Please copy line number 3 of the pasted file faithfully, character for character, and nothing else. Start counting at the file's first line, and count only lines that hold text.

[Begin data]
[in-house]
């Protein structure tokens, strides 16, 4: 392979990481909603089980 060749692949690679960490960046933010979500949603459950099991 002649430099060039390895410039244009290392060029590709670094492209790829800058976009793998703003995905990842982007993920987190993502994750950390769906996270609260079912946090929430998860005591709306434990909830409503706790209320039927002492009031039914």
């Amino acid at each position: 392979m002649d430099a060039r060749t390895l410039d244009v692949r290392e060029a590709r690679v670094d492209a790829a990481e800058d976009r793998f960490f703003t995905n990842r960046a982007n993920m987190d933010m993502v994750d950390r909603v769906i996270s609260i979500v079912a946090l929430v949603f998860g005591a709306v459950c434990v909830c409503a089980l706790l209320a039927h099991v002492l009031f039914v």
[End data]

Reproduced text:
């Amino acid at each position: 392979m002649d430099a060039r060749t390895l410039d244009v692949r290392e060029a590709r690679v670094d492209a790829a990481e800058d976009r793998f960490f703003t995905n990842r960046a982007n993920m987190d933010m993502v994750d950390r909603v769906i996270s609260i979500v079912a946090l929430v949603f998860g005591a709306v459950c434990v909830c409503a089980l706790l209320a039927h099991v002492l009031f039914v």